Braves 7, Reds 0: Tommy Hanson shuts out the Reds over six innings. Not that he was brilliant or anything. He threw a lot of pitches, got into jams and all of the kind of stuff you see young kids do. But it’s all good, because even when he’s been getting lit up like a pinball machine, he has continued to play this game with fear and ignorance. No wait, arrogance.
Padres 4, Mariners 3: The Padres jump on Adrian Gonzalez’s back (4-4, 2B, HR, 2 RBI) and finally win an interleague game. Don Wakamatsu on pitching to Gonzalez: “He ends up hitting a home run and a double when we are trying to pitch around him. That is the most frustrating part.” Chris Jakubauskas on pitching to Gonzalez: “I wasn’t trying to pitch around him.” OK, someone’s lying and no one is leaving this room until we find out who it is.
Rockies 4, Rays 3: Jim Tracy on Ubaldo Jiminez: “Ubaldo is a guy who is beginning to find his niche. I still believe there’s still another step on the ladder that he aspires to take and that is to become a bona fide ace-stopper type starting pitcher in the Rockies rotation.” That was his real postgame quote? It sounds like a book blurb or a marketing statement or something. I think the “in the Rockies’ rotation” is what sealed it. It just sounds weird. Does Tracy really talk like that?
Astros 5, Rangers 3: I was trying to make a funny yesterday when I said that the loser of this series wins the State of Texas. I guess it wasn’t too funny, though, because someone emailed me to tell me that I was being both ignorant and disrespectful. That’s nothing new, but at least the emailer educated me a bit. The winner of this series wins “The Silver Boot.” It’s a a 30-inch tall, size-15 cowboy boot cast in silver, complete with a custom, hand-made spur. How very college football of them. I wonder if the Rangers, who once again won the Silver Boot, came running out of the dugout after the game, grabbed the boot and started whooping it up like Wisconsin does with that axe after they beat Minnesota and vice-versa.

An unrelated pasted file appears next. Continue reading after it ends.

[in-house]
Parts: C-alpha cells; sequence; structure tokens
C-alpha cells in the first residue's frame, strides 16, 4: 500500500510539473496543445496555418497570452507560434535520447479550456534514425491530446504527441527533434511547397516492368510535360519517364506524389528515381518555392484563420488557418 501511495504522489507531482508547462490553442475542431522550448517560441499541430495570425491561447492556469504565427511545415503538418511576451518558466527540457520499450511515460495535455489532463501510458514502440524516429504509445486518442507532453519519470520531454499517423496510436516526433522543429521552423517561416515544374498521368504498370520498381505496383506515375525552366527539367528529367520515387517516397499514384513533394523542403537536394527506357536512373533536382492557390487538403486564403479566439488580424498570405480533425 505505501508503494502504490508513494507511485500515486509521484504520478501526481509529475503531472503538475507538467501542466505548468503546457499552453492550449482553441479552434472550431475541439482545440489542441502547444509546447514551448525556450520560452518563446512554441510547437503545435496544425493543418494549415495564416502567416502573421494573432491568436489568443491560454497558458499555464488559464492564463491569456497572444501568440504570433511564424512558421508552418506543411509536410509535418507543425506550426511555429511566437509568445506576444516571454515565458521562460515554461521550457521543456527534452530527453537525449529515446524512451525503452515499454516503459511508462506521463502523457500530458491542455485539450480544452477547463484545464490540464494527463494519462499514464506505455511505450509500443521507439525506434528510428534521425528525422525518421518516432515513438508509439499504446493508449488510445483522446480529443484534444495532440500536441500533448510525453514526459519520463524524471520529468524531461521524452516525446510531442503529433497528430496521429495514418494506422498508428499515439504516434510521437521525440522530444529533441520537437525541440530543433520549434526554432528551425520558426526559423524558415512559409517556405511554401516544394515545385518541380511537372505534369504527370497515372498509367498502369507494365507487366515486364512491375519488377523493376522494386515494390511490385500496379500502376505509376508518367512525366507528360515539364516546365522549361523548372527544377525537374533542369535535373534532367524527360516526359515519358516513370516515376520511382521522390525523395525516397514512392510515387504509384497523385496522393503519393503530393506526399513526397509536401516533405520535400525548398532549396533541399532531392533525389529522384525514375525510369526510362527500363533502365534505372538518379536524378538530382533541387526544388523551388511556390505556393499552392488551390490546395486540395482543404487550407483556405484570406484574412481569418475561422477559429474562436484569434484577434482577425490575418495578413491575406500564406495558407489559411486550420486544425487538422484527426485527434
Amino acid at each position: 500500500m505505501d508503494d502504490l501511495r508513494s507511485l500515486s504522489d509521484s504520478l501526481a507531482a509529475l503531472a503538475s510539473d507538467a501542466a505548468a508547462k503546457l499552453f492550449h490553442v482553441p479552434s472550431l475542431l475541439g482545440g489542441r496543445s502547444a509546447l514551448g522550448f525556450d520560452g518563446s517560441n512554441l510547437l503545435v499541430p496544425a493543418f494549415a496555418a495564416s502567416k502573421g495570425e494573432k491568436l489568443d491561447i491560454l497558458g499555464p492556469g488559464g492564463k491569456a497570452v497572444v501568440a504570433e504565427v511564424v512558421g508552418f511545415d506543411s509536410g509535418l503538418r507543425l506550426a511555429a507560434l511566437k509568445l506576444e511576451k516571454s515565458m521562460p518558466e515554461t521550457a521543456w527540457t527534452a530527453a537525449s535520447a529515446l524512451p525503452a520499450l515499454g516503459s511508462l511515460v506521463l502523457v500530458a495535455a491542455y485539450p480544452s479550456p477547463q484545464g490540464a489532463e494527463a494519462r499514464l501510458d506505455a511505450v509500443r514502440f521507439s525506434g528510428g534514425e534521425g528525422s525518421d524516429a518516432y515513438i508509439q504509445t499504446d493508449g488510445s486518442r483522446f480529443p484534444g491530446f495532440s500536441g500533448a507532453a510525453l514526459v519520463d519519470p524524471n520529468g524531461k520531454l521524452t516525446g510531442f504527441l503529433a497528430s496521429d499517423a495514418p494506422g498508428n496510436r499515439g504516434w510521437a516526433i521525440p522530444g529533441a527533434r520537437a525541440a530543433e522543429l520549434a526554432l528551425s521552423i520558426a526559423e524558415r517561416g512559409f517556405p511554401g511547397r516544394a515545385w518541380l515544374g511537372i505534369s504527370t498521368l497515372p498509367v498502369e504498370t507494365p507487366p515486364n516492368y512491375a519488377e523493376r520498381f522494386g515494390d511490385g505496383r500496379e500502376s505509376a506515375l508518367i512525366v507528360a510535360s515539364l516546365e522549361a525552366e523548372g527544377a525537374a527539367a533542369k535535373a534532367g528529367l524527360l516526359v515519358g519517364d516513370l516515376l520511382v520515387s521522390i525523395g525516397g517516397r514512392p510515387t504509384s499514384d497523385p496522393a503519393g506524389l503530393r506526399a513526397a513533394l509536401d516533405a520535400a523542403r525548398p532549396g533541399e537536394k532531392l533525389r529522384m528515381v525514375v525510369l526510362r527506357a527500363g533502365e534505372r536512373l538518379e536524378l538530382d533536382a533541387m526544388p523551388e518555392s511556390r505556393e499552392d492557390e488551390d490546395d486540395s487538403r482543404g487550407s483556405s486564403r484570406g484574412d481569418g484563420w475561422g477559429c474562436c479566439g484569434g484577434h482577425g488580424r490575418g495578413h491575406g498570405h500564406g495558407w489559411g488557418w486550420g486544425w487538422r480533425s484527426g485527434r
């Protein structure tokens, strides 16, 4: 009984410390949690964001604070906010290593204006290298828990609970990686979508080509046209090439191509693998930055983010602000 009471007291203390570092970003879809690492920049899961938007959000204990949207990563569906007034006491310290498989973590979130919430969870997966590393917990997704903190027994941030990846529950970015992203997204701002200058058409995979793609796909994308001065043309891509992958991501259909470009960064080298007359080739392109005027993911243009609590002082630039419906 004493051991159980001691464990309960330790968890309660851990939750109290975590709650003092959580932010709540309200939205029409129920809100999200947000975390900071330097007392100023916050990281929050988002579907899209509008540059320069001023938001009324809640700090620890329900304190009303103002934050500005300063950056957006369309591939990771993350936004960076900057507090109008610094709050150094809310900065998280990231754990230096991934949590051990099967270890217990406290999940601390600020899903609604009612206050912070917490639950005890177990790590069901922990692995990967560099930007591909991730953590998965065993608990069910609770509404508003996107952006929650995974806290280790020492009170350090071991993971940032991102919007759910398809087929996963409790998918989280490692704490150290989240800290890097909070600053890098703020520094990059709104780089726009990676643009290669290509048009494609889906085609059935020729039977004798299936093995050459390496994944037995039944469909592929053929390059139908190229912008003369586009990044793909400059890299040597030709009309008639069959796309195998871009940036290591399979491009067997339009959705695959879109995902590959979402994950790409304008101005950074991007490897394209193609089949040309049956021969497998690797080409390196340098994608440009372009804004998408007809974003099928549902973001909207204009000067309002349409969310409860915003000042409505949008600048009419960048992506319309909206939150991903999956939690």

Tigers 6, Cardinals 3: Magglio rode the pine, and will continue to do so “indefinitely” according to Jim Leyland. His replacement, Ryan Rayburn, was 0-3 and struck out twice. Game story: “Albert Pujols grounded out as a pinch hitter for hot-hitting rookie Colby Rasmus in the seventh and played first base the rest of the game and flied out in the ninth. La Russa wanted to get him a day off, plus he has a sore ankle.” Two at bats and a couple of innings in the field doesn’t sound like much of a day off to me, but then again, I’m not a genius like Tony La Russa.
Twins 5, Pirates 1: Nick Blackburn (CG, 6 H, 1 ER) was the man, as he basically has been in the Twins rotation all year. After the game, pitching coach Rick Anderson said “He’s basically been the stabilizer.” So, is Blackburn’s new nickname “gelatin” or “carrageenan?” That’s a little food additive humor for ya. Additives — NOT preservatives.
Nationals 3, Yankees 0: A five and a half hour rain delay? Really? Waiting around for this game to start lasted longer than the travel and suit-up time a makeup game would have taken. This is fun too “about 10,000 people were sprinkled around the ballpark for the first pitch. When the Yankees announced fans could move down, there was a stampede toward the $2,625 seats in the front row. By the end, the upper deck and bleachers were virtually empty.” Part of me hopes that the peasants ransacked the manor houses while their owners were away.
Blue Jays 8, Phillies 7: Rod Barajas hits the game winning home run in the ninth. Apparently Barajas is hated in Philly despite having played there for only one season and despite being Rod Barajas. Anyone care to educate me as to the reason for the ire? Because from where I’m sitting, this is the equivalent of Braves fans hating Paul Bako or Charlie O’Brien or someone. How can the response to a guy like Barajas — who played all of 48 games for the Phillies — be anything other than slightly peeved indifference?
Orioles 5, Mets 4: Francisco Rodriguez and his tired act came into the game to lock things down in the ninth, except they didn’t get locked down. Matt Wieters doubled to kick things off. Dave Trembley then sent in a pinch runner for him, and was amazingly allowed to live. The pinch runner scored, so maybe it was all willed by Wieters that way to begin with. In any event, an Adam Jones bases-loaded walk followed by an Aubrey Huff liner ended the proceedings.
Cubs 6, White Sox 5: A wild come from behind win by the Cubbies. Down 5-1 in the eighth, Derek Lee hit a three-run homer followed by a solo shot from Geovany Soto to tie things up. In the ninth it was Alfonso Soriano with an RBI single. If he didn’t get that, I wouldn’t have been surprised to see Piniella give him the Magglio Ordonez treatment.
Marlins 2, Red Sox 1: They called this one early due to rain. Because it was the Red Sox, however, the game still took three hours and twenty-six minutes.
Diamondbacks 12, Royals 5: After two great starts following his second callup, Luke Hochevar reverted to May form, giving up seven runs on nine hits in four innings. Danny Haren, meanwhile, held the Royals to two runs on seven hits, struck out six and didn’t issue a walk in seven innings.
Dodgers 3, A’s 2: Randy Wolf pitched well but got another no-decision. Pfun Pfact: Vin Mazzaro is the first A’s pitcher with two sacrifices in one game since Ken Holtzman on Aug. 27, 1972. I hate the DH.